The General Services Administration is spending nearly all of its efforts towards the idea of customer experience. That’s what Federal Acquisition Commissioner Tom Howder told the coalition for government procurement. Well, what does that mean for contractors? Federal Drive with Tom Temin turned to federal sales and marketing consultant Larry Allen for answers.
Tom Temin: So Larry, you heard this customer experience CX seems to be pretty much the word now. The byword at GSA. What does it all mean?
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Larry Allen: Tom I think for contractors, it’s a question worth asking what it means for them. I know that contractors consider themselves to be customers of GSA just as much as they consider GSA to be a partner through which they serve their mutual government customer. GSA, I’m not sure always looks at contractors as potential customers, but they are. There are companies that use the services that GSA provides to reach a government customer. So I would hope as GSA moves forward with this, that they would think about ways of looking to increase contractors and include them in to the customer experience. And indeed, Tom Howder, the Deputy Commissioner for Federal Acquisition Service, really did touch on that in his remarks. They want to make sure that it’s easier for business to do business with government. They want to attract contractors. And I think the big significant thing, because we’ve heard that general phrase before, Tom, “We want to attract new businesses to government.” Tom Howder and a couple of other GSA speakers took that a step further. The coalition conference saying, after they get the contract, we really want to help those companies get a contract award, and do business, actually get business, develop business over time, so that they just don’t have the license to fish. They actually catch some fish.
Tom Temin: Yeah. And over the years, though, isn’t it fair to say that GSA has, especially in the schedules program, done a lot of alteration, if you look at it, versus 20 or 25 years ago, the price reduction clause, the ease of getting on to the GSA schedules, the consolidation of the schedules took a lot of complication out. So is there anything more they can do at this point other than answer the phone on time and answer emails quicker and that kind of thing?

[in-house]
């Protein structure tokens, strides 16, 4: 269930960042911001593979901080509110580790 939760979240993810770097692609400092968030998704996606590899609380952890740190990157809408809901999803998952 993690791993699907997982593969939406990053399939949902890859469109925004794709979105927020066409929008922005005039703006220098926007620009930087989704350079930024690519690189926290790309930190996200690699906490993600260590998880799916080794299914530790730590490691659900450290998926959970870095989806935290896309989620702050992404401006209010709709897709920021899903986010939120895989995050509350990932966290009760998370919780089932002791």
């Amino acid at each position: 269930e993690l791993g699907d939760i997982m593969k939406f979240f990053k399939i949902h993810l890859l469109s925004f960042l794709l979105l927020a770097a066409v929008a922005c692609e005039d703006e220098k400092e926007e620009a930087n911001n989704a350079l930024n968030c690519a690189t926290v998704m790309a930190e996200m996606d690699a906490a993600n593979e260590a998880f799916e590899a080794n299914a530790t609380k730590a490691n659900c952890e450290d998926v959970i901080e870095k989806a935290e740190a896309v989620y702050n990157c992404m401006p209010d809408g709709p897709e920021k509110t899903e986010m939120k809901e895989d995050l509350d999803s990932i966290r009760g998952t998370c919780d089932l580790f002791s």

Larry Allen: Well, certainly I think that acquisition workforce training, Tom is always something that’s critically important to ensuring that the strategy put in place at the top of the agency gets implemented at all parts of the agency. If you talk to GSA schedule contractors today, that message isn’t always getting through. So I think one of the things that GSA needs to focus on and they know this is to ensure that the strategy that they have for ease of use of the schedules programs gets out to the line level people. One of the other things, though, that I’ll give the agency some kudos for in this area, you talked about rule, getting rid of some of the rules, consolidating the schedules. But one of the other things, Tom, that GSA has done is they’ve really significantly improved contractor training. It used to be that they would take slide decks from other people, repurpose them. And the last person that walked in the room was unlucky enough to be the one who had to do the training. Now GSA has much more purposeful training, it’s regular, it’s much more polished, and it’s free. So if you’re a contractor, even one that’s been on schedule for a little while, availing yourself of some of the free training, a lot of which is now focused on how to actually get that business. And what do you do once you get the business? How do you manage it? You know, those are significant new additions that are designed to make contractor’s lives better.
Tom Temin: So it would be incumbent on contractors to tell the GSA what it is that they can do to make the customer experience from the contractor standpoint better because that steady feedback over the decades has really helped GSA because over the long term, it does listen.